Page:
This is an effort to make and use a simple, inexpensive mortar sprayer.
I’m using it with my Harbor Freight 2 hp 125 PSI air compressor.
The sprayer is made from a 1.42 gallon Clorox bottle, a 1-1/4” PVC threaded bushing and plug, a Harbor Freight air gun, and a brass coupler. It was simple to make, easy to use, and worked well spraying a very wet mix of three parts sand to one part Portland cement.
As you can see in the photos, the bottom is cut from the bottle to make a funnel. Then the PVC bushing screws onto the Clorox bottle. It's not a perfect, tight fit. You can still turn the bottle, but the threads mesh enough for the coupler to hold on. I didn't glue the bottle to the bushing because I wasn't sure how the bottle would hold up and thought I might need to replace it quickly. It held up fine, though, for this first experimental effort.
The plug screws into the bushing just enough to wedge the threaded tip of the air gun between the bottom of the coupler and the bottom of the plug, and a hole is drilled to push the air gun through the side of the plug. I think I used a 13/32 bit. It needs to be a tight fit. Then the brass coupler is screwed onto the tip of the air gun to hold it in place. Exactly opposite this hole I drilled a slightly larger (15/32) hole. There is probably 3/4" between the end of the brass coupler and the spray hole.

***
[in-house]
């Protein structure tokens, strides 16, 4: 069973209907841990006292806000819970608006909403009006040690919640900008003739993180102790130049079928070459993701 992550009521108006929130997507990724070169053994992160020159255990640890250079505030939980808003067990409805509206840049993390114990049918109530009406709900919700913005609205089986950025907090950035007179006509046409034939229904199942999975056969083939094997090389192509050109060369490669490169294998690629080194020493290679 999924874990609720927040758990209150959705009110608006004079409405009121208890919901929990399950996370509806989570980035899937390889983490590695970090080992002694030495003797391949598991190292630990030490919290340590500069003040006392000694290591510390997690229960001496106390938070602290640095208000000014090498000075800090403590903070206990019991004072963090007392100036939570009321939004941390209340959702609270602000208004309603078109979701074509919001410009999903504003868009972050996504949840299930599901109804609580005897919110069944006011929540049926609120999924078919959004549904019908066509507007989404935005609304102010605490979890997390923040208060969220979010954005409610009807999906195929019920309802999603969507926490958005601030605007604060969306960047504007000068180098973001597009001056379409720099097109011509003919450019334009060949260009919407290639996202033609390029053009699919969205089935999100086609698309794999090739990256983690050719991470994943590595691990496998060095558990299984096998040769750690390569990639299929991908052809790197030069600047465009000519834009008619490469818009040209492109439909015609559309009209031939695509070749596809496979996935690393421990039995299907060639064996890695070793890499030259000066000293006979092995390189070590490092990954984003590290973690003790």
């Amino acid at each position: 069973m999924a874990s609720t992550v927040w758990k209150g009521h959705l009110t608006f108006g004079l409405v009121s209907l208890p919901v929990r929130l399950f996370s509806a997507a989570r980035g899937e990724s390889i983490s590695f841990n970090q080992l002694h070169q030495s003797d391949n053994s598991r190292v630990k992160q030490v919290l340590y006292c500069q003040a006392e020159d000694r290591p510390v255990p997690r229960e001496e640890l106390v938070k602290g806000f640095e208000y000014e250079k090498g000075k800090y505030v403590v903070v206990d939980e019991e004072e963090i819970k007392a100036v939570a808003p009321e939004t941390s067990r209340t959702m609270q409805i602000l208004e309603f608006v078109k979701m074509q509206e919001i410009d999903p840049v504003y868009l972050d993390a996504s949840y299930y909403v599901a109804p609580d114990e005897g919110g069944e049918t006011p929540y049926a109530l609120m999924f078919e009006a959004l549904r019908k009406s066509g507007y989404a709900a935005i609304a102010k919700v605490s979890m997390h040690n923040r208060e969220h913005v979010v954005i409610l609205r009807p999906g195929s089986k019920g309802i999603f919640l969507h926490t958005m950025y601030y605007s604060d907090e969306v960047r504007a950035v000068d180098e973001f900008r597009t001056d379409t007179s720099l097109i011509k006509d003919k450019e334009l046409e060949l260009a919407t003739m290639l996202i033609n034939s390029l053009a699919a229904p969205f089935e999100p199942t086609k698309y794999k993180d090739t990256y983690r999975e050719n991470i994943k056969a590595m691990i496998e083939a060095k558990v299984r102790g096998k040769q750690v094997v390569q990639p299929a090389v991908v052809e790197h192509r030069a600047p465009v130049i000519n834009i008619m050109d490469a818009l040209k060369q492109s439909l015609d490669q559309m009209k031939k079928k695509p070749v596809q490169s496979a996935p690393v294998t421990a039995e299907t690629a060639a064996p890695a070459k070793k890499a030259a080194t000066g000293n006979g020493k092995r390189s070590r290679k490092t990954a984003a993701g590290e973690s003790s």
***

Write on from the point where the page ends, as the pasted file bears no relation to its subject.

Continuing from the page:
And that's it.
I used the bottle to scoop mortar out a wheel barrow. Tilting the sprayer back slightly prevents the mortar from leaking out of the spray hole until you're in position. I was usually 12 to 18 inches from my target, sometimes closer. I would jiggle the sprayer a little to keep the mortar sliding down. The sprayer clogged once in the beginning because the mortar was too thick. Otherwise I was able to move pretty fast.
Spraying is much easier and faster than daubing.
I'm spraying mortar over papercrete. I sprayed several layers over a section of wall. I'll see how it cures before adding more layers.